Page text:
Complex diseases are determined by thousands of genetic variants spread in a dog’s genome. The effects of those individual variants are typically small, but summed together they contribute to a genetic predisposition to that disease. On top of this genetic predisposition, the environment in which a dog has lived may will influence on whether the dog actually displays the symptoms of the disease or not.
Because there are many genetic targets, and because the environment can obscure the genetic predisposition of the dog, selecting against complex diseases in dogs has only achieved modest success to date. Accurately assessing the genetic merit (the total sum of the effects of the individual genetic variants) of a dog for a complex trait requires advanced statistical tools. Such tools have been developed, and are being used very successfully in all livestock and crop species, across a wide variety of traits with different levels of genetic contribution. These tools are called Estimated Breeding Values (EBVs).
In this talk, we are going to discuss in detail the principles of complex traits, from the difficulties in determining the effects of genotypes, to the impact of the environment. Following, we will talk about the basic methodology behind EBV calculations. Finally, we are going to discuss how EBVs are being used to reduce the prevalence of hip dysplasia in dogs registered with The Kennel Club UK.
While tools such as EBVs are very helpful in honing in on the genetic merit of the animal and so improving the response to selection, they depend on the availability and wealth of data used in calculation. For complex diseases in dogs, this information is sourced from health testing records. As a result, progress in breeding against complex diseases in dogs can only be achieved when scientists and dog breeders work together.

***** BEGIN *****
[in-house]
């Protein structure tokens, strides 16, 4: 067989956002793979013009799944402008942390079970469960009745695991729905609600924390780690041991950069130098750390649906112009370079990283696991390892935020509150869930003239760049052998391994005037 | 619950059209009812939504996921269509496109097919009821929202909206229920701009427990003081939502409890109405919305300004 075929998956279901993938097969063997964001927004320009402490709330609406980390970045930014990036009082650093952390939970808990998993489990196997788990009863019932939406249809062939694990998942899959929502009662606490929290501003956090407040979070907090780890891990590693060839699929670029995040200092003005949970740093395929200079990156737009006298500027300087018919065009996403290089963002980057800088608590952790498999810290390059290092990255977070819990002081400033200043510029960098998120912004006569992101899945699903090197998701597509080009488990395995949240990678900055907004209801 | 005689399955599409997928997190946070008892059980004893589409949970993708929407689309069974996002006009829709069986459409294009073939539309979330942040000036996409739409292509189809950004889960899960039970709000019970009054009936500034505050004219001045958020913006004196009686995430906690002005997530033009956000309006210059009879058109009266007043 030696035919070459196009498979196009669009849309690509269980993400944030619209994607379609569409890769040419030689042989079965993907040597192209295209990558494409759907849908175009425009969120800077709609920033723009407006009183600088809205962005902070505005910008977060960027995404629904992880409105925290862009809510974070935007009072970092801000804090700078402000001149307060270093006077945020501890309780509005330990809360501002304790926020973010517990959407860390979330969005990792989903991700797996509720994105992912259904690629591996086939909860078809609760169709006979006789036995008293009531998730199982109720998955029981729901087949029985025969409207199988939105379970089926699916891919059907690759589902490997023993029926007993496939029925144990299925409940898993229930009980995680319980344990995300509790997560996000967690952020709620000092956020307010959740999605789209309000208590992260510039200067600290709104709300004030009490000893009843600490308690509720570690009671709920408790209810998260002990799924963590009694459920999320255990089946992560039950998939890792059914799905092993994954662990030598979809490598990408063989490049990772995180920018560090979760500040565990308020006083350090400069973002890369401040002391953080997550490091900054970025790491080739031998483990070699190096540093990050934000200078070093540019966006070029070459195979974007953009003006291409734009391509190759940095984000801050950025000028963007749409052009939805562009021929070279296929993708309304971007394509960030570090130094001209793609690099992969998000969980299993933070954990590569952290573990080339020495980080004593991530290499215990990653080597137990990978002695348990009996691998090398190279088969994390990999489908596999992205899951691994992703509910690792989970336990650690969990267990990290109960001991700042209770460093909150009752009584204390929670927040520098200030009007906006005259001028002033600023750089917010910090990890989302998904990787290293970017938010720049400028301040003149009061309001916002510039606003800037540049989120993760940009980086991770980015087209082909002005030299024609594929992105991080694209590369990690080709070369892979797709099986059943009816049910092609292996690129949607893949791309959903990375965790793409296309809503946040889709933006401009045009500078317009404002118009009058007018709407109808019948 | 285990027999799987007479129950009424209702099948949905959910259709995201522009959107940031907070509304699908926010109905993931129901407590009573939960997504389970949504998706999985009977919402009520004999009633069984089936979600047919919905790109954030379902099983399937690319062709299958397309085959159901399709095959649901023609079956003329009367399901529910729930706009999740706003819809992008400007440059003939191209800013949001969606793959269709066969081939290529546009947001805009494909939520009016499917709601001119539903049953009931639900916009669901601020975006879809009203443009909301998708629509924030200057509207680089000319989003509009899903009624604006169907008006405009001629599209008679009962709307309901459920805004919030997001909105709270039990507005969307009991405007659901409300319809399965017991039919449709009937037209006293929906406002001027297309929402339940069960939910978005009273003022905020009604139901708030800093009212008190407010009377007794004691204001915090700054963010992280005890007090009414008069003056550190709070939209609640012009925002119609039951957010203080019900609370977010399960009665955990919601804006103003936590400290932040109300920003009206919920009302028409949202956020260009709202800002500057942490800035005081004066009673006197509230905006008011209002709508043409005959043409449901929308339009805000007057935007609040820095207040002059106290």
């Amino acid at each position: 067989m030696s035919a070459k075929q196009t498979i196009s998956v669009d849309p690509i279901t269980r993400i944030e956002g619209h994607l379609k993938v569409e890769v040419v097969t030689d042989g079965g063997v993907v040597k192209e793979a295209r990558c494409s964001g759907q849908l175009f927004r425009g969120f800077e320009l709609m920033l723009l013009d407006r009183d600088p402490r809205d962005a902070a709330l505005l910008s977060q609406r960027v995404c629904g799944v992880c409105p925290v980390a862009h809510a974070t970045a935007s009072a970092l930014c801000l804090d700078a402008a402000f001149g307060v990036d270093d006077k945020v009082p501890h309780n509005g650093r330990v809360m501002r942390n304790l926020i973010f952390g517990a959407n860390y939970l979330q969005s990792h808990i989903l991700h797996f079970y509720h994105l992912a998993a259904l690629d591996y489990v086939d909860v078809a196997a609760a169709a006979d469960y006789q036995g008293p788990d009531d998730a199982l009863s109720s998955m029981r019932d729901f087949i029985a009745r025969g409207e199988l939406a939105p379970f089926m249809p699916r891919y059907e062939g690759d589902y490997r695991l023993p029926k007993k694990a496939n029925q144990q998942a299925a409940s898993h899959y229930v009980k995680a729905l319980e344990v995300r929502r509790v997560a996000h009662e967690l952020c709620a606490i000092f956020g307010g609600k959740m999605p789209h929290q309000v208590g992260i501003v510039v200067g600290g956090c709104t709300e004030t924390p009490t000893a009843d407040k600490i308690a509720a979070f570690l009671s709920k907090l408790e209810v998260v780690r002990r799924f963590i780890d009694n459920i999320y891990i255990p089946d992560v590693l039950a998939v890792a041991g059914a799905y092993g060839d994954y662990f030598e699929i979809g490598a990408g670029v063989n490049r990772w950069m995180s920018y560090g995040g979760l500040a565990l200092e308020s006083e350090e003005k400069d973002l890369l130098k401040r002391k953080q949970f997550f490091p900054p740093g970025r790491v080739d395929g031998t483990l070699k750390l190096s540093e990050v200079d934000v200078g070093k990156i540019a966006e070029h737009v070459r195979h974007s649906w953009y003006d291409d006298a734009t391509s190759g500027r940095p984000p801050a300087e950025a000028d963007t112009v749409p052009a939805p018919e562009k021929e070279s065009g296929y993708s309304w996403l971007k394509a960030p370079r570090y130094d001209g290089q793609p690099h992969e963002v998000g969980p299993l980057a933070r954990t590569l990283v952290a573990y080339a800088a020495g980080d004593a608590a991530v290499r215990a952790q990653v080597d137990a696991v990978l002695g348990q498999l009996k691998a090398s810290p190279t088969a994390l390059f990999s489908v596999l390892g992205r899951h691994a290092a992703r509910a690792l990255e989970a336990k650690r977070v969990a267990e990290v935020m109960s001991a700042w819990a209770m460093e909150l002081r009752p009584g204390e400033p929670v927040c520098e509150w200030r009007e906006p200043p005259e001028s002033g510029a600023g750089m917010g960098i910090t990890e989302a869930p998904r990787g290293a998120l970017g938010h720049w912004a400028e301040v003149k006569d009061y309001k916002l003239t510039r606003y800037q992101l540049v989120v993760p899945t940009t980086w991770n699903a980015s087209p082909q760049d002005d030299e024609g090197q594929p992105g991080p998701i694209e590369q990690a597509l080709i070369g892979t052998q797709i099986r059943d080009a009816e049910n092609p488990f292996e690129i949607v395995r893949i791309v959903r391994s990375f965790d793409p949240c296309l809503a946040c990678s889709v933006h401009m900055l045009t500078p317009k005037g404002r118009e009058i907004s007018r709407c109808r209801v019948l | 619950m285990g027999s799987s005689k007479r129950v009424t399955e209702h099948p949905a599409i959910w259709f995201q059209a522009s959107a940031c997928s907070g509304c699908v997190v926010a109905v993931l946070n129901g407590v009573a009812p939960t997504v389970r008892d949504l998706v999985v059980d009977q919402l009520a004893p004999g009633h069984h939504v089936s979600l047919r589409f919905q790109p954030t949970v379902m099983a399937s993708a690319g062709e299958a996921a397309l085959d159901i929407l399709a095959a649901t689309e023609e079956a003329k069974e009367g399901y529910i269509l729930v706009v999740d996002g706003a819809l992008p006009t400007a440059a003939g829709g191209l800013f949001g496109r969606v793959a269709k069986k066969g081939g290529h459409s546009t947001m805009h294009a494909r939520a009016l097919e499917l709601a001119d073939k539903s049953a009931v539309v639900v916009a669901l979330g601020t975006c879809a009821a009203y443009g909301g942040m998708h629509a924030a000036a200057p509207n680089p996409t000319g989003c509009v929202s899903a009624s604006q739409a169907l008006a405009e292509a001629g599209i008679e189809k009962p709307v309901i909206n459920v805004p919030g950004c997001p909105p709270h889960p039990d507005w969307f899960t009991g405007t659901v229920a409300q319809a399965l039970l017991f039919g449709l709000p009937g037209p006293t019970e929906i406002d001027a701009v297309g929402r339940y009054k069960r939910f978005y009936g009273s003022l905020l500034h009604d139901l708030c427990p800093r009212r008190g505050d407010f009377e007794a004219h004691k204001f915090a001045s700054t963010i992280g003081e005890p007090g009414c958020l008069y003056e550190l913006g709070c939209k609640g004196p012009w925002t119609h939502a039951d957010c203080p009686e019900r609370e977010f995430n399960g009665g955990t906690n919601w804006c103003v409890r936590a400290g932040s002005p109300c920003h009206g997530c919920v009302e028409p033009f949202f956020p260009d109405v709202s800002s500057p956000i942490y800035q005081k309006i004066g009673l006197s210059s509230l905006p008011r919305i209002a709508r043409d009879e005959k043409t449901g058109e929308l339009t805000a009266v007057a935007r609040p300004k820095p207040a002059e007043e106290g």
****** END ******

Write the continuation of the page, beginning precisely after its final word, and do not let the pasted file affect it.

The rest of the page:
About the Speaker
Dr Joanna J. Ilska works as Genetics Research Manager at The Kennel Club (UK). She has joined the KC in 2021 after a more than a decade of research in quantitative genetics at the Roslin Institute, University of Edinburgh, Scotland. Her main scientific interests revolved around genomic prediction of breeding values in complex traits across a range of species. In particular, she examined usage of large datasets using various sources of genomic information, with the largest dataset including whole genome sequence variants in over 200K individuals. Aside from her work on the genomic predictions, Joanna has always been keenly interested in dogs, from competing in dog sports (UK Obedience) to collaborating in a few extra-curricular scientific projects on genetics of dog health and behaviour.